Archive for July, 2010

Fire Hydrant Aliens

Posted by julie on Monday, 26 July 2010, 23:38

I mentioned that Sylvan and I started to paint a fire hydrant a few weeks ago. After a mere 20 hours of painting or so, I’m finally done (well, pretty much…). Here are some pics:

The comet (sculpture) side. Note the small supports holding the comet (sculpture) above the Earth. It's not a real comet, Sylvan will tell you, but a sculpture of a comet that one day came to Earth (I think that's less scary). This is Sylvan's side of Earth at the bottom of the hydrant. The Nile River is the uppermost blue path.

The moon and ringed planet side.

Happy alien wave.

The idea for the hydrant was Sylvan’s. It came from a pair of his pajamas that have UFOs with happy aliens (that look pretty much like the guy above; I hope I haven’t committed some sort of copyright infringement), rockets, and stars on them. Chris fleshed out the idea, saying that the bottom should be Earth and requesting a comet. I just painted.

Note: This project, the painting of the South University Neighborhood Association’s hydrants, was done with permission from the city. I can’t promise you won’t get in trouble if you just decide to paint yours.

Mt. Bailey – My first volcano of the season

Posted by julie on Friday, 16 July 2010, 23:15

My friend Chandra, with whom I spend far too little time, asked me to join her for a reconnaissance climb of Mt. Bailey, an old volcano north of Crater Lake. She’s leading a hike up Bailey in a few weeks, and I need to climb volcanoes – perfect fit!

We saw one great horned owl; one sign warning of a blue-green algae bloom in Diamond Lake; maybe one hairy woodpecker, just glanced through the trees; countless mountains in our 360 degree view from the summit, including the Three Sisters, Jefferson, Washington, Diamond Peak, Mount Scott, the remains of Mount Mazama, and also Mount McLoughlin, Mount Shasta, and probably Mount Ashland; lupine, paintbrush, pasqueflower, bleeding heart, blooming manzanita, mountain dandelion, tiny yellow mountain violets, their blooms the size of my thumbnail, and grouse whortleberry.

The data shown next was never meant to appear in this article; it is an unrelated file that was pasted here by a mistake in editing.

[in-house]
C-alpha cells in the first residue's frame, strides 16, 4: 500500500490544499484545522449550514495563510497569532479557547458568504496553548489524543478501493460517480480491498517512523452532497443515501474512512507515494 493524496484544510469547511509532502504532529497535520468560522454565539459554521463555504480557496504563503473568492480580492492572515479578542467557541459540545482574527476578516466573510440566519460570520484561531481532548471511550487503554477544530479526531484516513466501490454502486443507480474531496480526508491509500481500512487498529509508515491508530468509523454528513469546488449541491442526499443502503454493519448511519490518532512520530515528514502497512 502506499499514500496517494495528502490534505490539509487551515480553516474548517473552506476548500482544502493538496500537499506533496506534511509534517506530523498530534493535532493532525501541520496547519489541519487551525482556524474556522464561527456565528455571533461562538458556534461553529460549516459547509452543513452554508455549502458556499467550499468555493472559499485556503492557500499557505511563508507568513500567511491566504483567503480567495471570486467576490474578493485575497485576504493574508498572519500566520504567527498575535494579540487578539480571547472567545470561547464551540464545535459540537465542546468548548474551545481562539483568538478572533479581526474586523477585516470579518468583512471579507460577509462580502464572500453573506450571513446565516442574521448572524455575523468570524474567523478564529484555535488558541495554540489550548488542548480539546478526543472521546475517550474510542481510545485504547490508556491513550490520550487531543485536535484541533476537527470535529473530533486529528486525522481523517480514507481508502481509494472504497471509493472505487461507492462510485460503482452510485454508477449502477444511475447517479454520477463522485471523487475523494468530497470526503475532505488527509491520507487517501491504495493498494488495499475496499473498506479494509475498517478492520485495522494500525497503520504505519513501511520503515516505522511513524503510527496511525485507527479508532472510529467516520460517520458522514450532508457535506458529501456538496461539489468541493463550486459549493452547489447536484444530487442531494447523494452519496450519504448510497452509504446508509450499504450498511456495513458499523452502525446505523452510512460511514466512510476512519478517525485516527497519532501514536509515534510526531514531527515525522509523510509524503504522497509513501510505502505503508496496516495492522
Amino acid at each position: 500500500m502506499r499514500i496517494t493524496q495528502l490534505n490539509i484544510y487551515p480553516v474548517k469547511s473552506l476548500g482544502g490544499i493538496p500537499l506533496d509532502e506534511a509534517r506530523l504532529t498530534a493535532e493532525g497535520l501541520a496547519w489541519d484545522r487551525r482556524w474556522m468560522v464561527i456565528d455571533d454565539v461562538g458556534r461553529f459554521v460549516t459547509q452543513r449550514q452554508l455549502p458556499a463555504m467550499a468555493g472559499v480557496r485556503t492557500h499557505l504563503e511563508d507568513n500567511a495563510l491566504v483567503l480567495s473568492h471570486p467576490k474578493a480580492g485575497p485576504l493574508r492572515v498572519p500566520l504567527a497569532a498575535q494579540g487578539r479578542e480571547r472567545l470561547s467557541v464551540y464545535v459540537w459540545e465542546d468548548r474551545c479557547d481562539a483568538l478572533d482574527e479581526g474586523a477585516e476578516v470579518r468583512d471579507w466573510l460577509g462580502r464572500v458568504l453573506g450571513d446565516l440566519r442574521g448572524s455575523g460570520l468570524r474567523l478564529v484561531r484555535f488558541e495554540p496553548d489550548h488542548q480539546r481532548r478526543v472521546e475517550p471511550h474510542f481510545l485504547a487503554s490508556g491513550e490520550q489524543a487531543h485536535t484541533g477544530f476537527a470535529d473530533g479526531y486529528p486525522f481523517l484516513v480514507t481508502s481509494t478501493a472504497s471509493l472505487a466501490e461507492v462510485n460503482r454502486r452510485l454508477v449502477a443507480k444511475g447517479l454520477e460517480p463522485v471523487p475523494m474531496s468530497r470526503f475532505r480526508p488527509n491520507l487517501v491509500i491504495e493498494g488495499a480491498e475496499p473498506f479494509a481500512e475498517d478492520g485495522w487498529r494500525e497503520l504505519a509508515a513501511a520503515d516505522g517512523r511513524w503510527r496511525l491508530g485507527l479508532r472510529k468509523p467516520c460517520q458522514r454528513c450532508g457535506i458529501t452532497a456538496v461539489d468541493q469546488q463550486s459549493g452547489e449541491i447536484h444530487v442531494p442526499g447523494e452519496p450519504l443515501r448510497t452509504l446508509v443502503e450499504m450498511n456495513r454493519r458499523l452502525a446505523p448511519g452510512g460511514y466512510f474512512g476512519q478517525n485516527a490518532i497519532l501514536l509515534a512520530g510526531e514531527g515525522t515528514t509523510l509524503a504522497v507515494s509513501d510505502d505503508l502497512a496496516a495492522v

Chandra was bitten by 207 mosquitoes (okay, that’s a guess), and we were both driven nearly mad by many thousands of other bloodsuckers. She taught me about roadless areas and the poisoning of Diamond Lake. Last night, we saw oodles of stars from our tent’s skylight. We were awoken by many fishermen at 5 a.m., after they’d finally gone to bed at 11 p.m., following quite a bit of discussion about “franks.” I only threw one snowball at Chandra; I missed on purpose.

Here are a few photos from our trip:

Our first peek at Bailey from the trail. The summit is the bare area in the middle along the horizon.

Chandra not swatting at mosquitoes for a moment, with Diamond Lake and Mt. Thielsen beyond.

Looking through the summit ridge's window to Thielsen.

Cinder saddle, rock wall, talus slopes, then easy walk to summit.

Mount Bailey across Diamond Lake. I found this photo at a thrift store. It looks like it might have been taken a little earlier in the season than now - maybe May or June.

De Nile

Posted by julie on Monday, 12 July 2010, 0:08

While we were painting our fire hydrant (legally), Sylvan and I had this conversation:

S: I’m painting the longest river in the world. It’s in Africa.

J: The Nile?

S: Yes.

J: How’d you learn about the Nile?

S: I read it in a book (with a grandparent).

Note: I’ll post photos of our hydrant when we’re done. Baby steps.

4th of July

Posted by julie on Monday, 5 July 2010, 22:47

We went to America for the 4th! Who knew there was a place other than Columbus, Ohio that really knows how to DO the 4th? St. Paul, Oregon, 30 miles outside of Portland, has held a rodeo every 4th since 1935, which is a long time by west coast standards. We skipped the rodeo, but we saw a great, horse-heavy parade, rode carnival rides, and ate funnel cake.

A lovely member of one of many equestrian courts - Queen Kelsey, Princess Ashley, etc.

Politely posed just seconds after his brakeless John Deere almost rolled off the front of the trailer. This purty machine's for you, Dad.

Overcoming friction

Dive bomber!

Dive bomber!

Moments before she shoved away my protective hand.